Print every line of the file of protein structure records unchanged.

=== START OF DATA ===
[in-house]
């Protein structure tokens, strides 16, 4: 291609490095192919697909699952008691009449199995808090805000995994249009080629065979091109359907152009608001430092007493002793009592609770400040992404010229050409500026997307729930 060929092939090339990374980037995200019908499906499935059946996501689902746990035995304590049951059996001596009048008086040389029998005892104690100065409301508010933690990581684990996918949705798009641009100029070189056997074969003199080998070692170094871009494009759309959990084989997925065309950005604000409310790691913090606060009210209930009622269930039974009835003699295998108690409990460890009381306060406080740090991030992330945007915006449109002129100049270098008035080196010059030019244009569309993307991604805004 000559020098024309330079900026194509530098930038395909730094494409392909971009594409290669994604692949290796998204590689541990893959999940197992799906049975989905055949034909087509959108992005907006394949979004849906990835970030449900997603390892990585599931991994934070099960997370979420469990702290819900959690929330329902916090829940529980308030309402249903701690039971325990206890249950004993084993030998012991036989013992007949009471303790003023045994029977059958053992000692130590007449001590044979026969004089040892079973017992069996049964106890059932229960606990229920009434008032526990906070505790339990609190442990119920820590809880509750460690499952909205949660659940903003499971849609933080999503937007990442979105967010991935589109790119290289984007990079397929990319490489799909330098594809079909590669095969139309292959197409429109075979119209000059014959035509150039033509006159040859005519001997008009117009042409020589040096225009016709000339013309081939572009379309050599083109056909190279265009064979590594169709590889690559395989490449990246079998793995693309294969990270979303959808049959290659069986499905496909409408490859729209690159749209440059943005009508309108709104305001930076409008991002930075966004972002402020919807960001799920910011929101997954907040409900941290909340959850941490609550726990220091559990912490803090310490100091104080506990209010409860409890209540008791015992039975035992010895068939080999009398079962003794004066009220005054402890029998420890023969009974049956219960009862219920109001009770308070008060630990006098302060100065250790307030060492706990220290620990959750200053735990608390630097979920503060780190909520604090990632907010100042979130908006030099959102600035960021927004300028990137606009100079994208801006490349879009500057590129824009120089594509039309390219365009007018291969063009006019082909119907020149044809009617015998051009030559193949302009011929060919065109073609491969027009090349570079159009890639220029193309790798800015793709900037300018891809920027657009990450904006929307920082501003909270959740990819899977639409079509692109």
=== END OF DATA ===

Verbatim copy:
[in-house]
């Protein structure tokens, strides 16, 4: 291609490095192919697909699952008691009449199995808090805000995994249009080629065979091109359907152009608001430092007493002793009592609770400040992404010229050409500026997307729930 060929092939090339990374980037995200019908499906499935059946996501689902746990035995304590049951059996001596009048008086040389029998005892104690100065409301508010933690990581684990996918949705798009641009100029070189056997074969003199080998070692170094871009494009759309959990084989997925065309950005604000409310790691913090606060009210209930009622269930039974009835003699295998108690409990460890009381306060406080740090991030992330945007915006449109002129100049270098008035080196010059030019244009569309993307991604805004 000559020098024309330079900026194509530098930038395909730094494409392909971009594409290669994604692949290796998204590689541990893959999940197992799906049975989905055949034909087509959108992005907006394949979004849906990835970030449900997603390892990585599931991994934070099960997370979420469990702290819900959690929330329902916090829940529980308030309402249903701690039971325990206890249950004993084993030998012991036989013992007949009471303790003023045994029977059958053992000692130590007449001590044979026969004089040892079973017992069996049964106890059932229960606990229920009434008032526990906070505790339990609190442990119920820590809880509750460690499952909205949660659940903003499971849609933080999503937007990442979105967010991935589109790119290289984007990079397929990319490489799909330098594809079909590669095969139309292959197409429109075979119209000059014959035509150039033509006159040859005519001997008009117009042409020589040096225009016709000339013309081939572009379309050599083109056909190279265009064979590594169709590889690559395989490449990246079998793995693309294969990270979303959808049959290659069986499905496909409408490859729209690159749209440059943005009508309108709104305001930076409008991002930075966004972002402020919807960001799920910011929101997954907040409900941290909340959850941490609550726990220091559990912490803090310490100091104080506990209010409860409890209540008791015992039975035992010895068939080999009398079962003794004066009220005054402890029998420890023969009974049956219960009862219920109001009770308070008060630990006098302060100065250790307030060492706990220290620990959750200053735990608390630097979920503060780190909520604090990632907010100042979130908006030099959102600035960021927004300028990137606009100079994208801006490349879009500057590129824009120089594509039309390219365009007018291969063009006019082909119907020149044809009617015998051009030559193949302009011929060919065109073609491969027009090349570079159009890639220029193309790798800015793709900037300018891809920027657009990450904006929307920082501003909270959740990819899977639409079509692109």